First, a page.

From Okinawa to Korea

TrueJim

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All your comments were very helpful, thank you....

I'm awesome! :D

But seriously, there was one other point that I wanted to make yesterday, but I ran out of time (I had to run as I was typing).

We had this one teen in our school who had horrible 360 tornado kicks. Just awful. And none of the instructors ever corrected his technique! They just kept letting him perform horrible 360 kicks, week after week, month after month. As a new student, I found this very confusing. Why did nobody pull this kid aside and try to improve his technique?

And then, one day, suddenly his kicks were good! It was...like magic. Without any additional instruction, he somehow mysteriously self-corrected? What the....!!!

From that point forward, I started paying closer attention to this phenomenon. I saw that same pattern repeated with a lot of children. Sloppy technique, week after week, with minimal correction from the instructors, sloppy sloppy sloppy...and then one day -- it's as if a lightbulb goes off over the head. Suddenly the kid "gets it". Suddenly the technique is looking crisp.

I don't have a good understanding of this phenomenon. Is it that children are natural mimics? Is it that their motor skills finally caught-up with the movements that their brains had been signaling the whole time? I don't know. What I learned from this is that humans don't seem to learn the way I thought they learned. I guess teaching more "advanced" techniques early (before prior techniques are fully mastered) gives kids' brains the chance to play with the advanced techniques for a longer period of time, so the end result is faster progress?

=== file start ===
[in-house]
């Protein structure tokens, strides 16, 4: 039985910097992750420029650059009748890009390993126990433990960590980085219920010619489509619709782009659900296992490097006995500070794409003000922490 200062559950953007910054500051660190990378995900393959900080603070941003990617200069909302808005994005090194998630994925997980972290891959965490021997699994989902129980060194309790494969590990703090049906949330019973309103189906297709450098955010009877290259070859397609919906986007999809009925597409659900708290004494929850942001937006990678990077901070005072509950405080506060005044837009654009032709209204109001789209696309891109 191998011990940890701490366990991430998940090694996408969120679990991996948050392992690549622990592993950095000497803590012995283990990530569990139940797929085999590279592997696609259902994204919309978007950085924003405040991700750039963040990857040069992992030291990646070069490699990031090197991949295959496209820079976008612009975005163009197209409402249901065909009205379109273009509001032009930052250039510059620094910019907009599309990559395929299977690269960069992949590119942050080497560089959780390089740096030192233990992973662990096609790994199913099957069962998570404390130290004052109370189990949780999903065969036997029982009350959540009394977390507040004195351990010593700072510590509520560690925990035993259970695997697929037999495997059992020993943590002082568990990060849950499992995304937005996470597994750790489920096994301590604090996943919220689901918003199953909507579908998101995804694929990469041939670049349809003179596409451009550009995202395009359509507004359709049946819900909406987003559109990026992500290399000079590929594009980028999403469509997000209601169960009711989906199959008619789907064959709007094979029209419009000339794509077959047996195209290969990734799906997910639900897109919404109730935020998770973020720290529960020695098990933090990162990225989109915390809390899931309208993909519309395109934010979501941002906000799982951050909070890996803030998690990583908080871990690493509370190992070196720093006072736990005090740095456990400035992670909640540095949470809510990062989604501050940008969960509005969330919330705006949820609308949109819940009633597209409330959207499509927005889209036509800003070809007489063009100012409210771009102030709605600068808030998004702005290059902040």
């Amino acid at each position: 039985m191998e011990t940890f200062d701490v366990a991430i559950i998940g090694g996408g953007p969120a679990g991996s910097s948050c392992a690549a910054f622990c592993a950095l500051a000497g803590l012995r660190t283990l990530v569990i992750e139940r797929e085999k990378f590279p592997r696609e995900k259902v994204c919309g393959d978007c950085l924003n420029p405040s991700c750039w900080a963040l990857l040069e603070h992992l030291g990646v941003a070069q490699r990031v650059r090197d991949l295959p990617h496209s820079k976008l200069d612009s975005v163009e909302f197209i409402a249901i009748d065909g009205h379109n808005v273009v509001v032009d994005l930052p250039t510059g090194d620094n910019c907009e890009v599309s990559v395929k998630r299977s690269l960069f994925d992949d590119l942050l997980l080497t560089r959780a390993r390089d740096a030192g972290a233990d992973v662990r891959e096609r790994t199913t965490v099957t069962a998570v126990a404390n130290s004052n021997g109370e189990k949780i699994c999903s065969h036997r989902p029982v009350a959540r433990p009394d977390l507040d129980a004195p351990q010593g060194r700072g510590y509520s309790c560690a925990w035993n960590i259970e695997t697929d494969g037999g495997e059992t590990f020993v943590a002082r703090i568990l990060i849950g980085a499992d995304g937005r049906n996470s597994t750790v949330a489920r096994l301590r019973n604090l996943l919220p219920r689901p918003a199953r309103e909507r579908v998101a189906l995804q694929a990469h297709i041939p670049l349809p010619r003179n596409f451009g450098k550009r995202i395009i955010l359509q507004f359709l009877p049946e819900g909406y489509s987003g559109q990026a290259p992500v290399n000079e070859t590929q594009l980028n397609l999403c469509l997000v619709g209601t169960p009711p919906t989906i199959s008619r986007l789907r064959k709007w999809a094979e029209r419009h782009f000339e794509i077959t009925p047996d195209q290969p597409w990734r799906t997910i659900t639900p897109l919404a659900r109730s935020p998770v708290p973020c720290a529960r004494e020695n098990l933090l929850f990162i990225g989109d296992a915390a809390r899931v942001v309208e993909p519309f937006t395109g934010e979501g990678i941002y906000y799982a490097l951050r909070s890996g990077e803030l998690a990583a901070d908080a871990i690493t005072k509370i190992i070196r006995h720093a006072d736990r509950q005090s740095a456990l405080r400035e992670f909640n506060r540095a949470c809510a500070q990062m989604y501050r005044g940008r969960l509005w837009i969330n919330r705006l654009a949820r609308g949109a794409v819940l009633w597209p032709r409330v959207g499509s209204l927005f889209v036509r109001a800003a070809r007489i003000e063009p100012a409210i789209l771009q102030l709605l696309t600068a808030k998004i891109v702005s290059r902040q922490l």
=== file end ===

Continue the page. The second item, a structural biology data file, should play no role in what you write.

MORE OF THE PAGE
Bottom line: I agree with you; I too found modern taekwondo teaching fairly "weird" compared to what I was used to from my old-school days, but it actually seems to work remarkably well.

 

Earl Weiss

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Yes, there is a development issue with children. It often falls into proprioception issues. The brains ability to know where the limbs are without looking. Everyone has this issue to some extent but it develops in us over time. There is also a musculor development issue. The only problem with letting someone do something wrong over a period of time is the potential for ingraining the neural pathways sometimes referred to as muscle memory, which the takes time to correct.
 

TrueJim

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The only problem with letting someone do something wrong over a period of time is the potential for ingraining the neural pathways sometimes referred to as muscle memory, which the takes time to correct.

Yes sir! That would have been my supposition too. I often thought, "Why are they letting these kids develop wrong muscle memory?" But then, as I said, some magic occurs, and suddenly the techniques look good. 簪\_()_/簪 I'm as surprised as anyone that the "Don't correct them much, but make them repeat the technique even if incorrectly a lot" teaching technique somehow seems to yield good results. To your point, I still find it mystifying that this actually works.
 

_Simon_

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Yes sir! That would have been my supposition too. I often thought, "Why are they letting these kids develop wrong muscle memory?" But then, as I said, some magic occurs, and suddenly the techniques look good. 簪\_()_/簪 I'm as surprised as anyone that the "Don't correct them much, but make them repeat the technique even if incorrectly a lot" teaching technique somehow seems to yield good results. To your point, I still find it mystifying that this actually works.
Yeah that is an interesting thought hey! So commonly are we told "perfect practice makes perfect", perhaps in some cases it is just "practice makes perfect". But still I guess it's important to teach and emphasise good technique, but we can't be at every single person critiquing every single millimetre of movement that's incorrect (and bound to happen). May be a proprioception thing that eventually clicks after all!